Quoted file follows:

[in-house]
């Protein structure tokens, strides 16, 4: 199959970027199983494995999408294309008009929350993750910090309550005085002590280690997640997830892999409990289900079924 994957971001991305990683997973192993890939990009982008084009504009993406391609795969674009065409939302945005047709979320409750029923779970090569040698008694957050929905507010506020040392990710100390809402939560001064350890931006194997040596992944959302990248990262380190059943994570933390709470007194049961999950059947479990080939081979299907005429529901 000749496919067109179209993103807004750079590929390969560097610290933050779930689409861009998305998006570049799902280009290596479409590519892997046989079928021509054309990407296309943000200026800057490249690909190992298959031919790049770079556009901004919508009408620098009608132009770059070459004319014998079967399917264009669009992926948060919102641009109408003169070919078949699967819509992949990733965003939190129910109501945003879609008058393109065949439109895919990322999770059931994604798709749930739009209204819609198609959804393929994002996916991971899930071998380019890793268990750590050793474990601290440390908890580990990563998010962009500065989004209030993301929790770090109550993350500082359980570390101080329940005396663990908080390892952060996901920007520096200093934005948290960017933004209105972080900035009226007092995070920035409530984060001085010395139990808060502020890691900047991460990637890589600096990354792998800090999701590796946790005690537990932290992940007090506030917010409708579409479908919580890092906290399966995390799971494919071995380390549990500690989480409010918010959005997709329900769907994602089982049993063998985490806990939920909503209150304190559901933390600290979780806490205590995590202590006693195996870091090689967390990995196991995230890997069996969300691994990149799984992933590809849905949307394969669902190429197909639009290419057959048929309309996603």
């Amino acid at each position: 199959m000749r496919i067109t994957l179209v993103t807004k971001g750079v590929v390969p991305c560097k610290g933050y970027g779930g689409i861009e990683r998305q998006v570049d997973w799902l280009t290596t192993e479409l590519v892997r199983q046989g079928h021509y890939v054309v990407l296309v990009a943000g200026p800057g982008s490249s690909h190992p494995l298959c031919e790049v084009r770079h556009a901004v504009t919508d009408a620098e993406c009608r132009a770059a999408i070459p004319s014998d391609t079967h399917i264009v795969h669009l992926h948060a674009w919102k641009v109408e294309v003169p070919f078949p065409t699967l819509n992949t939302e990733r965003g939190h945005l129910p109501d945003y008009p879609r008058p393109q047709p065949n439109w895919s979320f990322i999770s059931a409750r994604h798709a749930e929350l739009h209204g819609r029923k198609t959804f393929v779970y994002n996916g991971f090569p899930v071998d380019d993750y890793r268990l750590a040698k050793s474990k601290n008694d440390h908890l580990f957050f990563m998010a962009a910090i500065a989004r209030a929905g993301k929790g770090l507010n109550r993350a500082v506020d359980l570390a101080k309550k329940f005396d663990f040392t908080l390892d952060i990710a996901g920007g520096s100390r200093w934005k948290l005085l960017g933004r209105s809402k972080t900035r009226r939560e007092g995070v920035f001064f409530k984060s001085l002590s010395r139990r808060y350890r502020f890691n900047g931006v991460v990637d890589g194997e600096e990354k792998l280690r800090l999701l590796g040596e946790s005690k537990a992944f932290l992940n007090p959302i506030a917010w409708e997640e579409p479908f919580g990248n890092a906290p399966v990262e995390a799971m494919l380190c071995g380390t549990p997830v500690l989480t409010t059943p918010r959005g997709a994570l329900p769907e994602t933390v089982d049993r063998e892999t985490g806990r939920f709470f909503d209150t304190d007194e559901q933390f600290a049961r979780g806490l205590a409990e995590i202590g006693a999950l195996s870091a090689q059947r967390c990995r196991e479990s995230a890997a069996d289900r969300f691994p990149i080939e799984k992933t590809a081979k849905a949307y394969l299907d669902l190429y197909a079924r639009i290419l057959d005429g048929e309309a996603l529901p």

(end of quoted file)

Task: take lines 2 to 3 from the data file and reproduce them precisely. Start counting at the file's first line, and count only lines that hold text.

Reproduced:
């Protein structure tokens, strides 16, 4: 199959970027199983494995999408294309008009929350993750910090309550005085002590280690997640997830892999409990289900079924 994957971001991305990683997973192993890939990009982008084009504009993406391609795969674009065409939302945005047709979320409750029923779970090569040698008694957050929905507010506020040392990710100390809402939560001064350890931006194997040596992944959302990248990262380190059943994570933390709470007194049961999950059947479990080939081979299907005429529901 000749496919067109179209993103807004750079590929390969560097610290933050779930689409861009998305998006570049799902280009290596479409590519892997046989079928021509054309990407296309943000200026800057490249690909190992298959031919790049770079556009901004919508009408620098009608132009770059070459004319014998079967399917264009669009992926948060919102641009109408003169070919078949699967819509992949990733965003939190129910109501945003879609008058393109065949439109895919990322999770059931994604798709749930739009209204819609198609959804393929994002996916991971899930071998380019890793268990750590050793474990601290440390908890580990990563998010962009500065989004209030993301929790770090109550993350500082359980570390101080329940005396663990908080390892952060996901920007520096200093934005948290960017933004209105972080900035009226007092995070920035409530984060001085010395139990808060502020890691900047991460990637890589600096990354792998800090999701590796946790005690537990932290992940007090506030917010409708579409479908919580890092906290399966995390799971494919071995380390549990500690989480409010918010959005997709329900769907994602089982049993063998985490806990939920909503209150304190559901933390600290979780806490205590995590202590006693195996870091090689967390990995196991995230890997069996969300691994990149799984992933590809849905949307394969669902190429197909639009290419057959048929309309996603």
């Amino acid at each position: 199959m000749r496919i067109t994957l179209v993103t807004k971001g750079v590929v390969p991305c560097k610290g933050y970027g779930g689409i861009e990683r998305q998006v570049d997973w799902l280009t290596t192993e479409l590519v892997r199983q046989g079928h021509y890939v054309v990407l296309v990009a943000g200026p800057g982008s490249s690909h190992p494995l298959c031919e790049v084009r770079h556009a901004v504009t919508d009408a620098e993406c009608r132009a770059a999408i070459p004319s014998d391609t079967h399917i264009v795969h669009l992926h948060a674009w919102k641009v109408e294309v003169p070919f078949p065409t699967l819509n992949t939302e990733r965003g939190h945005l129910p109501d945003y008009p879609r008058p393109q047709p065949n439109w895919s979320f990322i999770s059931a409750r994604h798709a749930e929350l739009h209204g819609r029923k198609t959804f393929v779970y994002n996916g991971f090569p899930v071998d380019d993750y890793r268990l750590a040698k050793s474990k601290n008694d440390h908890l580990f957050f990563m998010a962009a910090i500065a989004r209030a929905g993301k929790g770090l507010n109550r993350a500082v506020d359980l570390a101080k309550k329940f005396d663990f040392t908080l390892d952060i990710a996901g920007g520096s100390r200093w934005k948290l005085l960017g933004r209105s809402k972080t900035r009226r939560e007092g995070v920035f001064f409530k984060s001085l002590s010395r139990r808060y350890r502020f890691n900047g931006v991460v990637d890589g194997e600096e990354k792998l280690r800090l999701l590796g040596e946790s005690k537990a992944f932290l992940n007090p959302i506030a917010w409708e997640e579409p479908f919580g990248n890092a906290p399966v990262e995390a799971m494919l380190c071995g380390t549990p997830v500690l989480t409010t059943p918010r959005g997709a994570l329900p769907e994602t933390v089982d049993r063998e892999t985490g806990r939920f709470f909503d209150t304190d007194e559901q933390f600290a049961r979780g806490l205590a409990e995590i202590g006693a999950l195996s870091a090689q059947r967390c990995r196991e479990s995230a890997a069996d289900r969300f691994p990149i080939e799984k992933t590809a081979k849905a949307y394969l299907d669902l190429y197909a079924r639009i290419l057959d005429g048929e309309a996603l529901p």